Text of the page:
Very odd right? Well, it again comes back to language. The way people talk about color influences the way we perceive color. There was no blue in The Oddyssey and Illiad mainly because blue didn’t exist in the same amount that we have in modern times. (Many blue flowers are in fact hybrids humans have created and blue dyes for clothing are very modern by comparison). But what about the sky you say? Well, if you don’t have a word for blue, what would you call the color of the sky? It would be have to be something in your vocabulary. Or you’d have to be told by someone that it is blue. Which is exactly what theoretically happened.
To test this theory linguist and writer Guy Deutscher used the subject his own young daughter. He and his wife decided not to call the color of the sky blue. They DID teach her what the color blue was, they’re not that cruel. But they withheld the concept that the sky is blue. Alma, their daughter, was eventually asked what color the sky was. Guy pointed at the sky and said “What color is that?”. And she wouldn’t give him any answer. She just looked up and was clueless. She couldn’t understand the idea. He kept asking when the sky was only bright blue. Finally she said that the color was “white”. But after a few months she DID say blue, but it still took some time for her to be consistent.
Full disclosure here, and one of the reasons I’m absolutely fascinated by color, I have color deficient vision. I don’t see dark red, green or even browns and dark blues, the same way that 90% of the male population and probably 98% or more of women do (women have the ability to see more colors than men, again, listen to the Radio Lab podcast). Someone with Color Deficiency lacks a sufficient number of red “cones” in the eye and hence cannot see reds and generally darker greens the way most people do. Some people lack blue or yellow cones and do not see blues or yellows as well, and a very rare condition called achromotopsia leaves the person with no color vision at all. I’m not alone in this obviously and oddly I’m not the only “color blind” designer out there. Tibor Kalman, one of the most famous designers of the 20th Century, was color blind and many famous people are color deficient as well; Bill Clinton, Matt Lauer, Paul Newman, Mark Twain, etc. Some designers are even “out” about their color blindness. Israeli designer Yoav Brill created a moving and inspiring video based upon the “Ishihara” color-test patterns that are so familiar to us all now.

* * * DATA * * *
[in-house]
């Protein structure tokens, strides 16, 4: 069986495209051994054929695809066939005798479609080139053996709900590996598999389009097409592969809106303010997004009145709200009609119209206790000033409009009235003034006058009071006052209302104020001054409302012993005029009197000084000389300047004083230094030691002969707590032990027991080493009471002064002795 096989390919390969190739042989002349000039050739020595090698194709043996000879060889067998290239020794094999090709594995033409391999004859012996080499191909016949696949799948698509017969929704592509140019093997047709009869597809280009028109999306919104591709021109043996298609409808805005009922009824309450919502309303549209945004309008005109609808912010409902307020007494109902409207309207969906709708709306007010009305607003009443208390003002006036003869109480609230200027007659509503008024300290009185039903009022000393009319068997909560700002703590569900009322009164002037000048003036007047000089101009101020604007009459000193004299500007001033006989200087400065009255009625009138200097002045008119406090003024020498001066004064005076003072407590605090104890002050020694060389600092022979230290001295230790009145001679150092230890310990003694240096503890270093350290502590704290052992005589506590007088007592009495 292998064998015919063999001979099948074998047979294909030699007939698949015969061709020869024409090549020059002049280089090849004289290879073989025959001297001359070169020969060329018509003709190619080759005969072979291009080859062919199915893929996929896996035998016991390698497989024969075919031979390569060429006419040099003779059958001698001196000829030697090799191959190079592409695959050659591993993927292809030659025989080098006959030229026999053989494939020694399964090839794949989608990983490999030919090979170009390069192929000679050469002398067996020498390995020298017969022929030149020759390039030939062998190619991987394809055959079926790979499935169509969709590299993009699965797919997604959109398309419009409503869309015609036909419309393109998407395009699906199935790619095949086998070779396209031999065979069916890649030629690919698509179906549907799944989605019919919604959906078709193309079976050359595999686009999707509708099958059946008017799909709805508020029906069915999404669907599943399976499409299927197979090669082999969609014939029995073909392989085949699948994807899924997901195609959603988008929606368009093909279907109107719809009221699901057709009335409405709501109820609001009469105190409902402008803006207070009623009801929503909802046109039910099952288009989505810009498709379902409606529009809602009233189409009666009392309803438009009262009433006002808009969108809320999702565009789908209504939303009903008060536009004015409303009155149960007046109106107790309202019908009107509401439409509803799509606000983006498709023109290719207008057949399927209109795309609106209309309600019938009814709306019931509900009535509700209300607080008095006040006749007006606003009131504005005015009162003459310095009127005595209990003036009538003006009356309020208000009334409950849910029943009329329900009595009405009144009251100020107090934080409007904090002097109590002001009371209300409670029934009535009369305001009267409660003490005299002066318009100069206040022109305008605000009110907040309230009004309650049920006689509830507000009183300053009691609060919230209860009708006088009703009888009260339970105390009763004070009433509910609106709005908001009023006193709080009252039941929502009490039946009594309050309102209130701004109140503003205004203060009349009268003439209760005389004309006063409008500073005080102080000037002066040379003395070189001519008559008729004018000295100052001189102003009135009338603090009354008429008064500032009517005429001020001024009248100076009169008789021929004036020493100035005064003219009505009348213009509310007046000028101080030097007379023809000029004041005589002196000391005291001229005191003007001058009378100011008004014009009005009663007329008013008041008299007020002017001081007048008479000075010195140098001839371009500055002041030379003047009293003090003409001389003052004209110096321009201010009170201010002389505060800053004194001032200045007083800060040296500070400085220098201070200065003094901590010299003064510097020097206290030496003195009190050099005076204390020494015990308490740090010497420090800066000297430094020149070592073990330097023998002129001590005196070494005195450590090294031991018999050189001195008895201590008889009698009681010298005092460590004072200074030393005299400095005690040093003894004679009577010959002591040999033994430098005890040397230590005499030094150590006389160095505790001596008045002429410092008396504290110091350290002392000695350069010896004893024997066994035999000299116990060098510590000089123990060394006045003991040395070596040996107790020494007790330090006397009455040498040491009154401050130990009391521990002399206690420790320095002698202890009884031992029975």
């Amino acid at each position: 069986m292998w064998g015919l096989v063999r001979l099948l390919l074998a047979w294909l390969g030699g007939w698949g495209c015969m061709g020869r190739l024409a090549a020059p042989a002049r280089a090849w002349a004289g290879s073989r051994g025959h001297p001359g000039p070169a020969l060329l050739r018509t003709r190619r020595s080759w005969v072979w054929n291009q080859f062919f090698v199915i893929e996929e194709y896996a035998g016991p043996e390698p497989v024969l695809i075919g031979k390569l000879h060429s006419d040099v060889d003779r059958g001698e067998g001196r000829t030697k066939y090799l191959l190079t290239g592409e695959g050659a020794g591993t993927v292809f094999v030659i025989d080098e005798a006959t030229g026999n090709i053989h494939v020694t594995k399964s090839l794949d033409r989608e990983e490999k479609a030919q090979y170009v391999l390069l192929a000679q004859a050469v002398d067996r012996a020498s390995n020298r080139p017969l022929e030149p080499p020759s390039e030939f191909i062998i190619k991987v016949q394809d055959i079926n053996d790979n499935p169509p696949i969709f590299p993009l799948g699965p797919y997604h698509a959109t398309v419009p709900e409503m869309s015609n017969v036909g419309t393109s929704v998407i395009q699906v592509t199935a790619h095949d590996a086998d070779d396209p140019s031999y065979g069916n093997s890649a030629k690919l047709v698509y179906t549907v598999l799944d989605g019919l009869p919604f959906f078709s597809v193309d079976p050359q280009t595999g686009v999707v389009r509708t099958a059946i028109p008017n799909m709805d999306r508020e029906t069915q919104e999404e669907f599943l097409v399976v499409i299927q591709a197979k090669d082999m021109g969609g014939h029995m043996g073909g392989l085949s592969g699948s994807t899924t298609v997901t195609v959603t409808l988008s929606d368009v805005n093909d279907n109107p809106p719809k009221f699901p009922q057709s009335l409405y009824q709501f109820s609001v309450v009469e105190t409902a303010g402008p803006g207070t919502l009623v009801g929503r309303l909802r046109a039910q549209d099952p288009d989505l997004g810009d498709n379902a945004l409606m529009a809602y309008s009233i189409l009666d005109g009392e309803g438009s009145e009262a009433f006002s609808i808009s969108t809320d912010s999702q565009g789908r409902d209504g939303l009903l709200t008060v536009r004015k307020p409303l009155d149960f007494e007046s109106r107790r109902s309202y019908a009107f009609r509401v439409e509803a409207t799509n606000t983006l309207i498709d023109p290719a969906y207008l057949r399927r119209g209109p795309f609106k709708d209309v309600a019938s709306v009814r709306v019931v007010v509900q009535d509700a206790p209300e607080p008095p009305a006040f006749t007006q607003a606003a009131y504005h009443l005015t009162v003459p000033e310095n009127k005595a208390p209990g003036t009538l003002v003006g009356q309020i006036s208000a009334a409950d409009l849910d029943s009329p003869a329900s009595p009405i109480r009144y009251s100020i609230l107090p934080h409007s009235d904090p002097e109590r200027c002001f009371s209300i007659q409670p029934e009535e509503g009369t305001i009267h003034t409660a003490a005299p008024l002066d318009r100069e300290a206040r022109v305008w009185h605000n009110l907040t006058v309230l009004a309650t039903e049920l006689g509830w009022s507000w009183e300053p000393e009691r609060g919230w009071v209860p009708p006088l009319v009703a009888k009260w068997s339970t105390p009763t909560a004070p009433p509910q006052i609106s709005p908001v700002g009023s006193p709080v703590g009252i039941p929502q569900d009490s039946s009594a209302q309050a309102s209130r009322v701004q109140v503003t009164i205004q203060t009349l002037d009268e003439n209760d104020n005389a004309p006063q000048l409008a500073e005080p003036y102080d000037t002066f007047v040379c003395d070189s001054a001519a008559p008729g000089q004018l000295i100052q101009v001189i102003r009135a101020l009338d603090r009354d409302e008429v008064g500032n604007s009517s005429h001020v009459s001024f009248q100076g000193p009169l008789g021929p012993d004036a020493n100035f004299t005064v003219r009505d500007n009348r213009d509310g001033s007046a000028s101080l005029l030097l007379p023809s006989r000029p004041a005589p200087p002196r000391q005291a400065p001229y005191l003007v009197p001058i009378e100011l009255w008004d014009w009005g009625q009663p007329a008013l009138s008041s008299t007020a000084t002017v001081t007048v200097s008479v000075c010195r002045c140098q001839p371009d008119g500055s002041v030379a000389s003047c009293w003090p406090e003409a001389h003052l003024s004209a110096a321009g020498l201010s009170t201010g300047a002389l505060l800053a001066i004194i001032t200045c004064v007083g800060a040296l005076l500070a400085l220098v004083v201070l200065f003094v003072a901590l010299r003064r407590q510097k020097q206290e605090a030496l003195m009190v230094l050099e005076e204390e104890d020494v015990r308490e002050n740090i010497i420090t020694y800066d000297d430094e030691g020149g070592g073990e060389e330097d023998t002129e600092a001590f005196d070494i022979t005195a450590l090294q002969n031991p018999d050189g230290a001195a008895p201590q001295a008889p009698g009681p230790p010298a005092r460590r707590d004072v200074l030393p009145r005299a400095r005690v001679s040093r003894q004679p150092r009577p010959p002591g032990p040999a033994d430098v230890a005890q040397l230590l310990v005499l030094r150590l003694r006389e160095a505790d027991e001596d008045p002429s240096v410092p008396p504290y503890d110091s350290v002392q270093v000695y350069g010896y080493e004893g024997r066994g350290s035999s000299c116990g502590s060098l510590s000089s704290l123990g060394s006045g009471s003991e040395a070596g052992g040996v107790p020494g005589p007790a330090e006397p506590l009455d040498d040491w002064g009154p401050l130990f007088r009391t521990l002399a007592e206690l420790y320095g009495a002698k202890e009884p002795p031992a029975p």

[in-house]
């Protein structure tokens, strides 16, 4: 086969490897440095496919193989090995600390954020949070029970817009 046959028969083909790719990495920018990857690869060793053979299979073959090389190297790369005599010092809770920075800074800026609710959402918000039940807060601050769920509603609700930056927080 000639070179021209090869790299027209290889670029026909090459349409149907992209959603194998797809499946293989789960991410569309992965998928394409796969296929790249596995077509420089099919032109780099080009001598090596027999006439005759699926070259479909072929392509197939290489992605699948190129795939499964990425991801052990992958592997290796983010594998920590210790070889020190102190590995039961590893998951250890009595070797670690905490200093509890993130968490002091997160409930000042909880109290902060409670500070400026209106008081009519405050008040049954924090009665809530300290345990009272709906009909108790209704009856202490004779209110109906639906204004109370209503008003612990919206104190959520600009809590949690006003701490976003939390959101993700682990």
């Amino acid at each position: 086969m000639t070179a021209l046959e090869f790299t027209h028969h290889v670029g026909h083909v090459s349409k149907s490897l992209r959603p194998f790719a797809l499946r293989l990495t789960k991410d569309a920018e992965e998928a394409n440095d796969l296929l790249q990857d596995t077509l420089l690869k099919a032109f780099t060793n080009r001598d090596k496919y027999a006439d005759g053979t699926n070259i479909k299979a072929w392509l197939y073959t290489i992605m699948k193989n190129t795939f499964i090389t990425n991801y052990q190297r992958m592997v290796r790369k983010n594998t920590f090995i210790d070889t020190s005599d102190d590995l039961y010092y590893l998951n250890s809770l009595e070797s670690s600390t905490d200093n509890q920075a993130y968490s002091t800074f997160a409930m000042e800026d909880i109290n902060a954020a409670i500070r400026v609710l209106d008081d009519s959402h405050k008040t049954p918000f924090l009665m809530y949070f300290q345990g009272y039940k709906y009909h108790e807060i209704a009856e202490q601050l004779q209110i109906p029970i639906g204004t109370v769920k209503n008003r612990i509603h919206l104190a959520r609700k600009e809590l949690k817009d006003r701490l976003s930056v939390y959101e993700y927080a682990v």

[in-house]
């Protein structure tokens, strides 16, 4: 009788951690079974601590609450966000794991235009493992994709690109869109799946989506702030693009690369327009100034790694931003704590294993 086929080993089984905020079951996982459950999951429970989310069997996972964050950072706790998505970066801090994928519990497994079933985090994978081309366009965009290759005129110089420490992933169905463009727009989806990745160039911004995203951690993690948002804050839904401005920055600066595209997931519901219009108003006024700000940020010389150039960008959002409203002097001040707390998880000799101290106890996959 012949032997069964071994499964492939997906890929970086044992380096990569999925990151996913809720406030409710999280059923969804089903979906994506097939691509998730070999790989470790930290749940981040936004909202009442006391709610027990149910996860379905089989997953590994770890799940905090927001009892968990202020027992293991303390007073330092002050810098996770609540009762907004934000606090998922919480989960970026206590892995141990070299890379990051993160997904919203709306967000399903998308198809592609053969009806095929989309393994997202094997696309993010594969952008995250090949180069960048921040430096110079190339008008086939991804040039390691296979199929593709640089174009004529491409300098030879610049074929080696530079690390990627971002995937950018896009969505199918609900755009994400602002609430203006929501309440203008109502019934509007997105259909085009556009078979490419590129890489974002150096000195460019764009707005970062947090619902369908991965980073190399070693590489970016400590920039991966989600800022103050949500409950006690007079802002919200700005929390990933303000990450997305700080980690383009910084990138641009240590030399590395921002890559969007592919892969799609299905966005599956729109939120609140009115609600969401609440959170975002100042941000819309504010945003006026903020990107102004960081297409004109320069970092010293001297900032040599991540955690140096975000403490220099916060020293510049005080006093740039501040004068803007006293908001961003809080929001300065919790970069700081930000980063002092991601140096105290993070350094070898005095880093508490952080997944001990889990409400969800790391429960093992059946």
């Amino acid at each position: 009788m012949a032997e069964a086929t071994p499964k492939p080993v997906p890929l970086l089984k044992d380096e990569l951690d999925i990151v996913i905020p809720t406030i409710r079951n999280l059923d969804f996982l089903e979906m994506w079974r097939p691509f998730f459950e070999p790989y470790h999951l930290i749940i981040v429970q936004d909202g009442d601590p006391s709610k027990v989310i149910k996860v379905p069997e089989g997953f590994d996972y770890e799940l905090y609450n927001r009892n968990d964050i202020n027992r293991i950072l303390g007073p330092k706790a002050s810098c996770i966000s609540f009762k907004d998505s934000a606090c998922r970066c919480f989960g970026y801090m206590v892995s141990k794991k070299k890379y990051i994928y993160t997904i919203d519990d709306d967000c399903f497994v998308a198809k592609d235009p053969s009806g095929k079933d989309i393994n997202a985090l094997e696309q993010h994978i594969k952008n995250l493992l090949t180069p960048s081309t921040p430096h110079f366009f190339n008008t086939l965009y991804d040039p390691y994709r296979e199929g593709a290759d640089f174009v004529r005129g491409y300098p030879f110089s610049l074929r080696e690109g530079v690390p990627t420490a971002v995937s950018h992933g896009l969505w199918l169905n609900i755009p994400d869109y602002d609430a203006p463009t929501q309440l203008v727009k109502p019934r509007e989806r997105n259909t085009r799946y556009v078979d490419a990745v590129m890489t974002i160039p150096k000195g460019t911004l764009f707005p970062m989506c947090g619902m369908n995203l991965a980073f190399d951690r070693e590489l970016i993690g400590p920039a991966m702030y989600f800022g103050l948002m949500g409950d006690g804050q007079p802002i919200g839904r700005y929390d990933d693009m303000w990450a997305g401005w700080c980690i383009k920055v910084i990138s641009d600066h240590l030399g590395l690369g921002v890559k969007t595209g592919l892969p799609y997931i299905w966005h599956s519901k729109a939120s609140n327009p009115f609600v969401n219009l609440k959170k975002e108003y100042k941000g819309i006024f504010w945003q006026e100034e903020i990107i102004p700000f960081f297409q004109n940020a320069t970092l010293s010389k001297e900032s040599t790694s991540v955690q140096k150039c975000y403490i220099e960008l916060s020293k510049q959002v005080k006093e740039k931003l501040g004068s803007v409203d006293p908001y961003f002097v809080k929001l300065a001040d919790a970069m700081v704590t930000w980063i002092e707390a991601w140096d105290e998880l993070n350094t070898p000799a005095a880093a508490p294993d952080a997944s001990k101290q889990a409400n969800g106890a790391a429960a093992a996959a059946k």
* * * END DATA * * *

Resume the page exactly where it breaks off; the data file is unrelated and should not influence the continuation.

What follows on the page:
Because of this difference the way colors are experienced by others fascinates me. I constantly wonder what my dog sees, or what a bird sees as well as other humans, including clients. According to Tom Cronin, a “visual ecologist”, and Jay Knight, a vision scientist, humans have 3 cones in our eyes, the cells that perceive color. We see roughly 7 colors (red, orange, yellow, green, blue, violet) in the rainbow. Dogs only have about 2 cones, blue and yellow. So they see about 4 colors, mostly blue, green, and a little yellow. Some birds can see ultraviolet and many more reds than we do. Butterflies see a rainbow that is far more diverse than ours having 5-6 more color receptors, seeing a rainbow with many more colors in the spectrum. But the mantis shrimp has the most complicated color receptor system we know of, having over 16 types of color receptors.
What an amazing array of perception huh? Guess it just goes to show that when working with color we have to keep in mind that there are as many colors in the world as there are people, an animals too. Balancing the needs of a brand with the way color is perceived by the client, the potential audience and indeed by ourselves, the designers, is a challenging thing to do but clearly you can see by our work that we have it down.
Tod Wohlfarth is a Creative Director and Partner at Rockpaperpixel. He splits his time between our NYC and Hudson Valley offices.
For more reading on color psychology, check out these references:
The Effect of Color on Store Design